IN THE LAST ISSUE OF PRIDE LIFE REBECCA MANNING TOLD OF HER DECISION TO CHANGE GENDER FROM MALE TO FEMALE. WHEN SHE CAME OUT AS TRANS* SHE WAS BOTH DELIGHTED AND DISAPPOINTED BY THE REACTIONS OF SOME OF THE PEOPLE CLOSE TO HER
We all have our coming out journey. I say journey as it isn’t just one event, a party, and then it’s out there. We all know that in a hetero-normative world we come out on a daily basis. I suppose we can always pinpoint the time in our lives where we had the first moments, the people in our lives to whom we put our heart on the line and hoped it wouldn’t get broken.
Of course, coming out as trans* has its own unique set of problems. We have to accustom ourselves to a whole new wardrobe and a new way of acting. Acceptance has to come every day as we display our membership of the rainbow crew; we know that it can lose us jobs, friends, families and safe passage in the street.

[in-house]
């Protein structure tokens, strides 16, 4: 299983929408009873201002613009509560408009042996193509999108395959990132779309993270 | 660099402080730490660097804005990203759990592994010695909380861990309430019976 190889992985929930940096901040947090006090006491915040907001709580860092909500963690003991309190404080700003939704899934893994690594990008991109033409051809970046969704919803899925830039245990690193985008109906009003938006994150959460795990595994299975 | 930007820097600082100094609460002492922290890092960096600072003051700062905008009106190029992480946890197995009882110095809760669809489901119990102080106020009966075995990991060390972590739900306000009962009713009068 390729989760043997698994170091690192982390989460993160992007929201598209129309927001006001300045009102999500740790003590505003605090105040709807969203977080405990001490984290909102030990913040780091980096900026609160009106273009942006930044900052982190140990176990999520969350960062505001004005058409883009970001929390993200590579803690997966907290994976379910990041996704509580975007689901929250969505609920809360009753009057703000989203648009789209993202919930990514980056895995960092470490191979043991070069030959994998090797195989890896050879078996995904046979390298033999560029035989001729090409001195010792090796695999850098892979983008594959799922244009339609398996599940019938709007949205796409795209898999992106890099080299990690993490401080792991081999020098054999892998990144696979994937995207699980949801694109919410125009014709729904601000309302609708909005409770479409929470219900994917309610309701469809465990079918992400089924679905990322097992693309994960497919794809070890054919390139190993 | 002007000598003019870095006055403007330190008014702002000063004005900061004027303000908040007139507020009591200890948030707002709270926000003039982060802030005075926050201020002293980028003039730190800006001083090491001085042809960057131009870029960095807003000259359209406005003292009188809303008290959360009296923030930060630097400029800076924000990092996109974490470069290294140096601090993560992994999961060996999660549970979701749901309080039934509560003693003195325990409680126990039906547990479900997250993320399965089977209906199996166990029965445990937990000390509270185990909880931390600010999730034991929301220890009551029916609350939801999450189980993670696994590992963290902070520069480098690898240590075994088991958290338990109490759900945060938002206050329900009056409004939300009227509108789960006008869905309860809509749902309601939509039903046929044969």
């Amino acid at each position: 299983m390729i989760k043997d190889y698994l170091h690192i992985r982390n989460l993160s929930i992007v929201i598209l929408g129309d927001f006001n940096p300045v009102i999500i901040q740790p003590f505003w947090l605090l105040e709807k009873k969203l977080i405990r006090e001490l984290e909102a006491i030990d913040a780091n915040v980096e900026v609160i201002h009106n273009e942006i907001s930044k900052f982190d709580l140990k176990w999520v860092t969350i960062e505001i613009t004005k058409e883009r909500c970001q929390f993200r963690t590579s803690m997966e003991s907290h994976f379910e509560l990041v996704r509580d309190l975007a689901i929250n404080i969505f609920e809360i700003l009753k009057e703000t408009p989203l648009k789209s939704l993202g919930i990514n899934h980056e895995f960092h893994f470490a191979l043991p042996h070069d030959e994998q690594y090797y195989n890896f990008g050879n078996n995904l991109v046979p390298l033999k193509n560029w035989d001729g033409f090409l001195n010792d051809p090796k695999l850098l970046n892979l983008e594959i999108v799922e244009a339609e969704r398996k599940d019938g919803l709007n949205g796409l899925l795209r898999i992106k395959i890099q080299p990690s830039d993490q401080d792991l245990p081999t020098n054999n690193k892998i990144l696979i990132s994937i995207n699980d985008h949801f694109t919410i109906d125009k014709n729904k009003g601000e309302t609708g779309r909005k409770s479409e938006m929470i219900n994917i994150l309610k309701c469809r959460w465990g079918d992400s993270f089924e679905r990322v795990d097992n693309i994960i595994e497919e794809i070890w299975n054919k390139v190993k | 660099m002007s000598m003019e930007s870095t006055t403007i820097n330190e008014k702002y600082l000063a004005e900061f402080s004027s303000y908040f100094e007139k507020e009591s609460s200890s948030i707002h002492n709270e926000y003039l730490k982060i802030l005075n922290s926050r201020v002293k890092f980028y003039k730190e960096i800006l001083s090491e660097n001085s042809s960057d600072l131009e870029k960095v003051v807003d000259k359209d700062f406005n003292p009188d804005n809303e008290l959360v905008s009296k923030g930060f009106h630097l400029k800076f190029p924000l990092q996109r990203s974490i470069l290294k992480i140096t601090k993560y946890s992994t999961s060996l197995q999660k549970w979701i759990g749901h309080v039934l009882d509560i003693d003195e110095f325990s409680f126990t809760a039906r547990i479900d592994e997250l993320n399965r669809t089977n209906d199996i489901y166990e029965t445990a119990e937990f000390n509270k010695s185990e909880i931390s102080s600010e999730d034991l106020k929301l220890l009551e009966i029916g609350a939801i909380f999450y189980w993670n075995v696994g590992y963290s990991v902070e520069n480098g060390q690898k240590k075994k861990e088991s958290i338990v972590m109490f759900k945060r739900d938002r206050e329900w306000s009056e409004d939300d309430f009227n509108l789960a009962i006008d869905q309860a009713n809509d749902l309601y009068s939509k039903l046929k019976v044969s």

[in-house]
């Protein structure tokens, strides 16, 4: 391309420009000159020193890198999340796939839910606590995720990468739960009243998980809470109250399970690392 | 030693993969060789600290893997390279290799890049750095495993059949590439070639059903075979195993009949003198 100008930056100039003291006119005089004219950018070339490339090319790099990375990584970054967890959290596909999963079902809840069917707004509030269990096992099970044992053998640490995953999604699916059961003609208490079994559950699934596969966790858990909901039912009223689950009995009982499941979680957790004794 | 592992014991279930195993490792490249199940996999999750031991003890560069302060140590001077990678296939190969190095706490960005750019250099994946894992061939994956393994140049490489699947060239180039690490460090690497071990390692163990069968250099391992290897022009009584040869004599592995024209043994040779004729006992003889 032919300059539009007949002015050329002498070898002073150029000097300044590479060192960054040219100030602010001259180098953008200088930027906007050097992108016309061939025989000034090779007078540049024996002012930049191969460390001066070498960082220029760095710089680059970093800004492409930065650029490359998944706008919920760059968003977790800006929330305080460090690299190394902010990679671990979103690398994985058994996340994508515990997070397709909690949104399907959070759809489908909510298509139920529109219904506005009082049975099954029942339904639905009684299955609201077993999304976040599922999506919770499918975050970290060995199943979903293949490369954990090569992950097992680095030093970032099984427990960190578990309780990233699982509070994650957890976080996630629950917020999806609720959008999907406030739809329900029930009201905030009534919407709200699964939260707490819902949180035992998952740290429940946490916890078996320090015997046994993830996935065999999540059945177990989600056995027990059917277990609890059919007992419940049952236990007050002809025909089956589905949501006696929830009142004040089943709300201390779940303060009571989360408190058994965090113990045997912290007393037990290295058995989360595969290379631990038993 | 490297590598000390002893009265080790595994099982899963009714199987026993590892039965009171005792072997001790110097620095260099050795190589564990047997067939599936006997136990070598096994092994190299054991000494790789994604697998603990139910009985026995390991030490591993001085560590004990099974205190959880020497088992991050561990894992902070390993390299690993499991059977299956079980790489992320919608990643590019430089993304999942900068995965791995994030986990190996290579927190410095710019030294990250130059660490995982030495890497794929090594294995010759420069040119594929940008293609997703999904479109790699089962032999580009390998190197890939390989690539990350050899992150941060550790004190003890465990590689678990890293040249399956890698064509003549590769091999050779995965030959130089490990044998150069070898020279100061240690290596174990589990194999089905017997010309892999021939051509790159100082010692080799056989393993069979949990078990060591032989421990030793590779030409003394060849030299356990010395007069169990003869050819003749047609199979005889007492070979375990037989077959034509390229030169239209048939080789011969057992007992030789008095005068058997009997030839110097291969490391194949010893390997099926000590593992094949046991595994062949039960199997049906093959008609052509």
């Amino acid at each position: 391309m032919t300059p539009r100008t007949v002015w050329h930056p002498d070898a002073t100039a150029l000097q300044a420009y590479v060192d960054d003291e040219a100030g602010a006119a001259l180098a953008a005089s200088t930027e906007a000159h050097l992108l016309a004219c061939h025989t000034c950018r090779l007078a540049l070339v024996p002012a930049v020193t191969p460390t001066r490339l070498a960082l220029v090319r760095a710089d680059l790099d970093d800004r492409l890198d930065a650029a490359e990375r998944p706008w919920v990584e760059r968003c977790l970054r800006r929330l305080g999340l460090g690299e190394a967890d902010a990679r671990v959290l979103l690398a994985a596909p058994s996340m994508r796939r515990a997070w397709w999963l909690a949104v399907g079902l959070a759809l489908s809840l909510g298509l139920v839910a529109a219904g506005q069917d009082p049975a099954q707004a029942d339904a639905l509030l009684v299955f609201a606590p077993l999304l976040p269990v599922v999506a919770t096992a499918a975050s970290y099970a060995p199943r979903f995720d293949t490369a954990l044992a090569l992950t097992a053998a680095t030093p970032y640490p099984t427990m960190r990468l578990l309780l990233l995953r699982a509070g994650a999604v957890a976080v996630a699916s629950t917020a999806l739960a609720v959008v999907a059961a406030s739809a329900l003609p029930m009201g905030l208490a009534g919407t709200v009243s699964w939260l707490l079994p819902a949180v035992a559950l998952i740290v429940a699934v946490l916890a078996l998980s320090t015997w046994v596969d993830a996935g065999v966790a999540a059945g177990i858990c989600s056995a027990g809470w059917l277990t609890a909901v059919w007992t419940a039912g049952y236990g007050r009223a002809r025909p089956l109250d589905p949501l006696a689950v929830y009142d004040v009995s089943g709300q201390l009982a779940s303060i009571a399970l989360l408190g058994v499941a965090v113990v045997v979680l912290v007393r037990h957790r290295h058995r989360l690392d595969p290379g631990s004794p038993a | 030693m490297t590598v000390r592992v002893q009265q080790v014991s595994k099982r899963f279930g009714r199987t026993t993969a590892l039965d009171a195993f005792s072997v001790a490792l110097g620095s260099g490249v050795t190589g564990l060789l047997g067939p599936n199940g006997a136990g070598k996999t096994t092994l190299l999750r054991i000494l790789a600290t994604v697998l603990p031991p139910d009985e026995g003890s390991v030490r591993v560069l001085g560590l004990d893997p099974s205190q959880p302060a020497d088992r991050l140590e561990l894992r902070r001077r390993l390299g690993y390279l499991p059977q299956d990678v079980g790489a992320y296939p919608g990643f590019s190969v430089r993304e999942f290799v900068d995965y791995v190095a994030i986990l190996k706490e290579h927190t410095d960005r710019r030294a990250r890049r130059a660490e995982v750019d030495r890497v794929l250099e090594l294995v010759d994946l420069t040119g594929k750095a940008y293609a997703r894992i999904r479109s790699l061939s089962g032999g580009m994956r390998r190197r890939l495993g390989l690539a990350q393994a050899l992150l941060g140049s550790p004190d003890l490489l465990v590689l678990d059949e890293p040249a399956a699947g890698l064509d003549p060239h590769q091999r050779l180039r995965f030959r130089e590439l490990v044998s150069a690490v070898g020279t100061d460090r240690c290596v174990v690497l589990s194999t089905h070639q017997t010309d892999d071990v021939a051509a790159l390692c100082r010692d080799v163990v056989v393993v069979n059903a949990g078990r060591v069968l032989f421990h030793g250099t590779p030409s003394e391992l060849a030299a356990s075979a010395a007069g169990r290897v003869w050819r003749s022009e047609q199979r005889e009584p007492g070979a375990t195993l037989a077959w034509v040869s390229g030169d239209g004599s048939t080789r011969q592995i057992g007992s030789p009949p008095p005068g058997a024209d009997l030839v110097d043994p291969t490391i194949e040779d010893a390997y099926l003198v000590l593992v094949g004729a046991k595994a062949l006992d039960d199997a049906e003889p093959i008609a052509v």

Your friends and family are vital in acceptance, love and safety, and you never know how the coming out conversation is going to go.
As my “circle of trust” grew, the reactions had all together been positive; in fact, one or two friends really surprised me. They had been on the edges of my friendship, the people whose status you check now and again, say hello, that sort of thing and that’s about all. When I changed gender, Claire, in particular, became a BFF overnight. She helped me with outfits, make up, gave me her old clothes and helped shape who I am today.
Then there was my friend Sam, who came to all my appointments, who had been there throughout my trans* journey and had supported me in my decisions. However Sam had, as it turned out, “masculine” features and when we arrived at some appointments together, she would be the one they expected to come in to the office! Oops! And the unisex name didn’t help! But she was always there and still is, six years on.
I paint a picture of all being well, yet, just as I was surprised by the positive, it’s the negative that stays with you. My longest best friend had known about my cross-dressing and I naturally thought he would be on-board and an absolute rock. He was there as a witness when I eloped with the woman who would become my wife and more importantly prevented my self-destruction when she took her own life a year later.